State Board of Education members visit U.P., speak with school officials

MARQUETTE – Four of the eight members of the state Board of Education traveled to Marquette recently, hoping to learn about the state of public education from Upper Peninsula educators, as well as to offer advice on how to change it.

Board President John Austin, Vice President Casandra Ulbrich, member Kathleen Straus and member Michelle Fecteau were all present Monday.

Representatives from intermediate school districts across the U.P. – including local schools in the Delta Schoolcraft Intermediate School District – teleconferenced in with educators from Marquette and Alger counties who met with the board members inside the Marquette-Alger Regional Educational Services Agency offices in Marquette. The biggest message offered by all four state board members – if you don’t like what you see in public education, contact your legislators.

Austin said many education bills did not get passed during the Legislature’s lame duck session – in which it passed more than 200 bills – because people told their legislators the bills would be detrimental to public education.

“The fact that those pieces of legislation did not get moved in lame duck – a lot of things did get passed in lame duck – to me is evidence that on education … parents, citizens and educators from the community can have incredible impact because enough people rose up during the lame duck legislature and said ‘We think these bills that you’re trying to rush through without public discussion, new unlimited for-profit school creations, could really damage public schools, could destroy potentially public schools,” Austin said. “And no legislator, Republican or Democrat actually wants to take a vote that says ‘I’m destroying public schools.’ People care about education.”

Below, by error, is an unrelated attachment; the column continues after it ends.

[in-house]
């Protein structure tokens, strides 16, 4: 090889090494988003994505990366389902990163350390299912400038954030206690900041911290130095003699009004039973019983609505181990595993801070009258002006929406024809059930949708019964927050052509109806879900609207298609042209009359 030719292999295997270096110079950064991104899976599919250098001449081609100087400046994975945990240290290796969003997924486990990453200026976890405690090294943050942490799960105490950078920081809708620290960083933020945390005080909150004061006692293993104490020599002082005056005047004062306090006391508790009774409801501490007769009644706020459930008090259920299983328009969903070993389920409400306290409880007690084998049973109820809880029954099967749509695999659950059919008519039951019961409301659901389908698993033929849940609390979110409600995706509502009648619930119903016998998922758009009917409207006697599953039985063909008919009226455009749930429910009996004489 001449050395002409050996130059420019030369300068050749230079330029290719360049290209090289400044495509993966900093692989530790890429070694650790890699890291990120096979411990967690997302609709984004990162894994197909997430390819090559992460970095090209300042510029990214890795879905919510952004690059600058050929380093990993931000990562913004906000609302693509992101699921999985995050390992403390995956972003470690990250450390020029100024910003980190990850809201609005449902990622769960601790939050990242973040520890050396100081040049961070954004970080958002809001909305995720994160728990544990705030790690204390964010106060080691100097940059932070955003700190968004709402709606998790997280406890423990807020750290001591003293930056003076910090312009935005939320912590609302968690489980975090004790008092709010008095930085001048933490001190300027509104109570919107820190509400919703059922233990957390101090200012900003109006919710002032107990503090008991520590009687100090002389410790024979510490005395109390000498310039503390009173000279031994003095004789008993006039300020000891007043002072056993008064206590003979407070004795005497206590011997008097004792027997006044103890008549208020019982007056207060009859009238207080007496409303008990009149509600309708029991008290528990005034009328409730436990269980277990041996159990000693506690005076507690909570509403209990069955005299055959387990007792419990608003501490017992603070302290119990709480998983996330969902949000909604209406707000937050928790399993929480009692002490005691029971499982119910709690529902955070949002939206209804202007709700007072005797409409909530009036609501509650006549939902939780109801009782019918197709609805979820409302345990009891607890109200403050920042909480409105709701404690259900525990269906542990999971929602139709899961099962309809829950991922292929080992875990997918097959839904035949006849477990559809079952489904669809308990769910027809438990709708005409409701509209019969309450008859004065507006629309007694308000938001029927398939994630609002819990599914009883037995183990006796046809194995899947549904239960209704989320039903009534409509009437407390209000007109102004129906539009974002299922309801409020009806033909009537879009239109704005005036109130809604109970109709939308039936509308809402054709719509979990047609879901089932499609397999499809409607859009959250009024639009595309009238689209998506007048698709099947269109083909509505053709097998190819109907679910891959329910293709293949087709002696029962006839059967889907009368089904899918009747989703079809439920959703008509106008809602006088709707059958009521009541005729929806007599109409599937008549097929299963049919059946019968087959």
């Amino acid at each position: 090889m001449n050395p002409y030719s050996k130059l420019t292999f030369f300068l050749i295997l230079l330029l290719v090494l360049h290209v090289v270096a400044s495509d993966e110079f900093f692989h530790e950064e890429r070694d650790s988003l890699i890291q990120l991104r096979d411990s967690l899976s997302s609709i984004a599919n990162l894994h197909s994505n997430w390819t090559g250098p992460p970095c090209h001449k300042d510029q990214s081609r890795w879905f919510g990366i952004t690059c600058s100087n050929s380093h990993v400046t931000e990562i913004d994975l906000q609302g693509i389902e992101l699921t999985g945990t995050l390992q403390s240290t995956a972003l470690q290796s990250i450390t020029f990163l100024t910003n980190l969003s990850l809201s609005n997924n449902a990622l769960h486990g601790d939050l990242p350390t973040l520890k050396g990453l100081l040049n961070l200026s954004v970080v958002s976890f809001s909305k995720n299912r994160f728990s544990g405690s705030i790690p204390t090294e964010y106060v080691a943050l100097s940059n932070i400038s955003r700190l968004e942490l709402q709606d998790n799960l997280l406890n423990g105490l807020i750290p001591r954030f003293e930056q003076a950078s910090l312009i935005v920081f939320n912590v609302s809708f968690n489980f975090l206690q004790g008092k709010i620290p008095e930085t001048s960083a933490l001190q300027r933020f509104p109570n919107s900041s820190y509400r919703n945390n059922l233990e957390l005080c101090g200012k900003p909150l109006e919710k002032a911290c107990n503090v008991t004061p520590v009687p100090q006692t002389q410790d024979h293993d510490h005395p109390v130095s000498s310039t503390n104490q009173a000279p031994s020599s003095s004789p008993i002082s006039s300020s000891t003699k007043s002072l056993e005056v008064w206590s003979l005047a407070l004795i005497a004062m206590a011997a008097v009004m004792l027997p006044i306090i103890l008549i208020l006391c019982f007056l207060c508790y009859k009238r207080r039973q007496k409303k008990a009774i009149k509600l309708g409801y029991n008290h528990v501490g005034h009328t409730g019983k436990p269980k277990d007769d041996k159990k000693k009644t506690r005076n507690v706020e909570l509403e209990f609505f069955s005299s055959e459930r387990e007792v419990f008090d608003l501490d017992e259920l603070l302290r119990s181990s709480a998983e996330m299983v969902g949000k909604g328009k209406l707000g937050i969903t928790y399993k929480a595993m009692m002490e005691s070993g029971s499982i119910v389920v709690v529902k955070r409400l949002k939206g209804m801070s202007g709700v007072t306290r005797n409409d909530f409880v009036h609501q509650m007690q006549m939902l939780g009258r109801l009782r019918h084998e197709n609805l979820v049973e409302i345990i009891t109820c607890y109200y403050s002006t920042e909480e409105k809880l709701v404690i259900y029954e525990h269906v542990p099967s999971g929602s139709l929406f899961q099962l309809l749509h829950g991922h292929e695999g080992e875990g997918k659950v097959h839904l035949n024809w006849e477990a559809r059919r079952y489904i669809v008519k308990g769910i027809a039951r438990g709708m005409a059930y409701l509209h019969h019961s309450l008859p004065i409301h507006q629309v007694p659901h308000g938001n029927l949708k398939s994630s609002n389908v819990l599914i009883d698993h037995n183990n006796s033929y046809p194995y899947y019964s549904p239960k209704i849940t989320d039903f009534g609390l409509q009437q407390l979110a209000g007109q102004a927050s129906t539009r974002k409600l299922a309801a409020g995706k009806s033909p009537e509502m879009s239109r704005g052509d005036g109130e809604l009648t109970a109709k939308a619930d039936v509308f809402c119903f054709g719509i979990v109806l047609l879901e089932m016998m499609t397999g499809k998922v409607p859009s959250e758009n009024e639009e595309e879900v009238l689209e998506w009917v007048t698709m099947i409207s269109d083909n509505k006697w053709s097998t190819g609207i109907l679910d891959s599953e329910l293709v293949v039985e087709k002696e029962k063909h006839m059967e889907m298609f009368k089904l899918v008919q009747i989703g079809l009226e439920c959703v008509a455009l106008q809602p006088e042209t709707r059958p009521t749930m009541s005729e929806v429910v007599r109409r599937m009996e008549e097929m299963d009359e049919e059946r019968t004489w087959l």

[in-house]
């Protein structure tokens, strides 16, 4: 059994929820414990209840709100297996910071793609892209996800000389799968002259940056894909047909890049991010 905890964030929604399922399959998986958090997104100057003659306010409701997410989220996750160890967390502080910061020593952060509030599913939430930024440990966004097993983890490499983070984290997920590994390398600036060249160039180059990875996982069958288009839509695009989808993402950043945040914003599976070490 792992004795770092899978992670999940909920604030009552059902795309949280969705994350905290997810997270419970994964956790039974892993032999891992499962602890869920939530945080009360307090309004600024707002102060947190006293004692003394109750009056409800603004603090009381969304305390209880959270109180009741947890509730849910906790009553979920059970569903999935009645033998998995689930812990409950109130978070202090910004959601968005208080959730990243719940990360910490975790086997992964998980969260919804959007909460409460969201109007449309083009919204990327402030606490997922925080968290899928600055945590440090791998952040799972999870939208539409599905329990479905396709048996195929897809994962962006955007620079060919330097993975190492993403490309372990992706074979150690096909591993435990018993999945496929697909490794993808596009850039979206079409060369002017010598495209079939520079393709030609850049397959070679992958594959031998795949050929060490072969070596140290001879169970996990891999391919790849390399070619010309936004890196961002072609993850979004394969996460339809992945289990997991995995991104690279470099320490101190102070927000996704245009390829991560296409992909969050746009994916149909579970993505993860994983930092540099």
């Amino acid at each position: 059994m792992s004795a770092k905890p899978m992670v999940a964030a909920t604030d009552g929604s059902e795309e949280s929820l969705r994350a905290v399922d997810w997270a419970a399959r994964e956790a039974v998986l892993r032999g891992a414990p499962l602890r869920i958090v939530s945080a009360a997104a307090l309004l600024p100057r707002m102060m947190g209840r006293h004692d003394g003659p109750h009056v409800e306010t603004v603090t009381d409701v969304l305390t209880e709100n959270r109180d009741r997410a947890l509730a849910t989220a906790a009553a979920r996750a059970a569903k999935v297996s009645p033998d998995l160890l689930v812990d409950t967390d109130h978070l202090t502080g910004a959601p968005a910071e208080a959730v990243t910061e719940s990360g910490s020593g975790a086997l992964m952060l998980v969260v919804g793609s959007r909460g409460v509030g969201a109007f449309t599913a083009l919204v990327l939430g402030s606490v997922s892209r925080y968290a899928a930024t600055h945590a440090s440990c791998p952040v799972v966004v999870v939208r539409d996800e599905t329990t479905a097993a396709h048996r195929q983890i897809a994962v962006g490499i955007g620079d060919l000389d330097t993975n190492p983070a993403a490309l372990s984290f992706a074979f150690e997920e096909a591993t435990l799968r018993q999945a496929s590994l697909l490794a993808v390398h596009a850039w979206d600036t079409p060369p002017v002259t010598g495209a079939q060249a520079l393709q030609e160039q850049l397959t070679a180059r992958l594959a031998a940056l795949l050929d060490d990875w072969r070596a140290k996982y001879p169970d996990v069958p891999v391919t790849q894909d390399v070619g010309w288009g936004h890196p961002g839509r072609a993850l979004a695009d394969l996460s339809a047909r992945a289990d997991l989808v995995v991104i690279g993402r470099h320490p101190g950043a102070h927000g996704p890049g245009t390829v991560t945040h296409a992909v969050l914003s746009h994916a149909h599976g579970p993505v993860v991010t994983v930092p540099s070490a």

Ulbrich said people in the education community need to band together if they want to see any changes.

“We’ve seen, since lame duck, now everyone’s kind of retreating back into their own corners,” Ulbrich said. “You can’t do that. We have to keep pushing back.”

Strauss, who has been on the board for 20 years, said she is “frightened” by the number of changes made to the state’s public education system in just the last two years, including the explosion of online learning.

Many of the members pointed to the Michigan Legislature, saying it often acted too quickly and without enough data when it chose to pass new education laws, such as the controversial legislation that created the Education Achievement Authority.

The EAA will eventually operate the lowest performing 5 percent of schools in Michigan not achieving satisfactory results on a redesign plan or that are under an emergency manager. It will first apply to underperforming schools in Detroit in the 2012-13 school year and then be expanded to cover the entire state.

Austin also spoke out against the Oxford Foundation, which advises Snyder on public education matters.